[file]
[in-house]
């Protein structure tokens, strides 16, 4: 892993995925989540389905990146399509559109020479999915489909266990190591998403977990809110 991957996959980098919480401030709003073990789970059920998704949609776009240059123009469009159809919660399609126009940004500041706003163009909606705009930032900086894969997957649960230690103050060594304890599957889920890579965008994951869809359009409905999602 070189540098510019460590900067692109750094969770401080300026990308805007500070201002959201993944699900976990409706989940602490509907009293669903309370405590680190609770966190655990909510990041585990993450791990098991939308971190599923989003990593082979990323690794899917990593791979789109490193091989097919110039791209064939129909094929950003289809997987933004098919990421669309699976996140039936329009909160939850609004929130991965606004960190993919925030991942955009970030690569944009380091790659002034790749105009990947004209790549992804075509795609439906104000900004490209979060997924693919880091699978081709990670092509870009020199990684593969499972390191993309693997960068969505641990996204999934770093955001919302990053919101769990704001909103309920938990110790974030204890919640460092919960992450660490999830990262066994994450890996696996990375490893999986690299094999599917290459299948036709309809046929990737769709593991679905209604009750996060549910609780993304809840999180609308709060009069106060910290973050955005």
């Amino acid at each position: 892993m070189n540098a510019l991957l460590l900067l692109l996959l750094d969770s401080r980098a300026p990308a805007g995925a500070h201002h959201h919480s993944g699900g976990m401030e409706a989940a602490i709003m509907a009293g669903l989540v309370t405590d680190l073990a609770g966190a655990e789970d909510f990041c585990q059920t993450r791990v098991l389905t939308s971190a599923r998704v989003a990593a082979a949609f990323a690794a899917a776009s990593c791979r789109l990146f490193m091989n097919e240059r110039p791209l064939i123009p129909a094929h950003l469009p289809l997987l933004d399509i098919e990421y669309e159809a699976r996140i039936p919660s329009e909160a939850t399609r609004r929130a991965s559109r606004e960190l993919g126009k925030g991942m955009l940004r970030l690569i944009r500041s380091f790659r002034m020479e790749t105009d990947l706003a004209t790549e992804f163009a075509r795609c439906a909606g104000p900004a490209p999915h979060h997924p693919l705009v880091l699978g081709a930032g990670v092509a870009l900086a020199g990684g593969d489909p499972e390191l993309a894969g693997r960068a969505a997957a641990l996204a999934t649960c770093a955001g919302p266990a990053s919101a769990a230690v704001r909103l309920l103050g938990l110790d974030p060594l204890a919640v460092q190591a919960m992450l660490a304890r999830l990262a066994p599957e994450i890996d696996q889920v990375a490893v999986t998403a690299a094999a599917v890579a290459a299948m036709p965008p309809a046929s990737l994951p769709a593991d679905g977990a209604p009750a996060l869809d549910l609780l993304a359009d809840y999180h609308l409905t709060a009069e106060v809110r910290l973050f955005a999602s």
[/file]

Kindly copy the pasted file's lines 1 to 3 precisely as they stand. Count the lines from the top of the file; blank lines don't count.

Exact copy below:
[in-house]
């Protein structure tokens, strides 16, 4: 892993995925989540389905990146399509559109020479999915489909266990190591998403977990809110 991957996959980098919480401030709003073990789970059920998704949609776009240059123009469009159809919660399609126009940004500041706003163009909606705009930032900086894969997957649960230690103050060594304890599957889920890579965008994951869809359009409905999602 070189540098510019460590900067692109750094969770401080300026990308805007500070201002959201993944699900976990409706989940602490509907009293669903309370405590680190609770966190655990909510990041585990993450791990098991939308971190599923989003990593082979990323690794899917990593791979789109490193091989097919110039791209064939129909094929950003289809997987933004098919990421669309699976996140039936329009909160939850609004929130991965606004960190993919925030991942955009970030690569944009380091790659002034790749105009990947004209790549992804075509795609439906104000900004490209979060997924693919880091699978081709990670092509870009020199990684593969499972390191993309693997960068969505641990996204999934770093955001919302990053919101769990704001909103309920938990110790974030204890919640460092919960992450660490999830990262066994994450890996696996990375490893999986690299094999599917290459299948036709309809046929990737769709593991679905209604009750996060549910609780993304809840999180609308709060009069106060910290973050955005």
């Amino acid at each position: 892993m070189n540098a510019l991957l460590l900067l692109l996959l750094d969770s401080r980098a300026p990308a805007g995925a500070h201002h959201h919480s993944g699900g976990m401030e409706a989940a602490i709003m509907a009293g669903l989540v309370t405590d680190l073990a609770g966190a655990e789970d909510f990041c585990q059920t993450r791990v098991l389905t939308s971190a599923r998704v989003a990593a082979a949609f990323a690794a899917a776009s990593c791979r789109l990146f490193m091989n097919e240059r110039p791209l064939i123009p129909a094929h950003l469009p289809l997987l933004d399509i098919e990421y669309e159809a699976r996140i039936p919660s329009e909160a939850t399609r609004r929130a991965s559109r606004e960190l993919g126009k925030g991942m955009l940004r970030l690569i944009r500041s380091f790659r002034m020479e790749t105009d990947l706003a004209t790549e992804f163009a075509r795609c439906a909606g104000p900004a490209p999915h979060h997924p693919l705009v880091l699978g081709a930032g990670v092509a870009l900086a020199g990684g593969d489909p499972e390191l993309a894969g693997r960068a969505a997957a641990l996204a999934t649960c770093a955001g919302p266990a990053s919101a769990a230690v704001r909103l309920l103050g938990l110790d974030p060594l204890a919640v460092q190591a919960m992450l660490a304890r999830l990262a066994p599957e994450i890996d696996q889920v990375a490893v999986t998403a690299a094999a599917v890579a290459a299948m036709p965008p309809a046929s990737l994951p769709a593991d679905g977990a209604p009750a996060l869809d549910l609780l993304a359009d809840y999180h609308l409905t709060a009069e106060v809110r910290l973050f955005a999602s």